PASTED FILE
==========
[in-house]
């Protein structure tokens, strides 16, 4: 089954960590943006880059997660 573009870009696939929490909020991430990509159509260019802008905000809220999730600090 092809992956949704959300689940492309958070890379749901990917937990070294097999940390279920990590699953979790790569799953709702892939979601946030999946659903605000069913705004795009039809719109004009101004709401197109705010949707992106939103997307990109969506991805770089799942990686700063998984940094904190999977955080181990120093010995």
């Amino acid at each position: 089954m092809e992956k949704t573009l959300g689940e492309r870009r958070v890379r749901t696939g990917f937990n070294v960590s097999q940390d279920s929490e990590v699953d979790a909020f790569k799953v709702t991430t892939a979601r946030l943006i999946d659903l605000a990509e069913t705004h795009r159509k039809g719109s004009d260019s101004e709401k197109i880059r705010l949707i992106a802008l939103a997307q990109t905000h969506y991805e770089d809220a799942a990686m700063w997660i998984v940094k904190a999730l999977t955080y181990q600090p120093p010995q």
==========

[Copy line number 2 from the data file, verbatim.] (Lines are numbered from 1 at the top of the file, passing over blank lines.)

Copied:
């Protein structure tokens, strides 16, 4: 089954960590943006880059997660 573009870009696939929490909020991430990509159509260019802008905000809220999730600090 092809992956949704959300689940492309958070890379749901990917937990070294097999940390279920990590699953979790790569799953709702892939979601946030999946659903605000069913705004795009039809719109004009101004709401197109705010949707992106939103997307990109969506991805770089799942990686700063998984940094904190999977955080181990120093010995």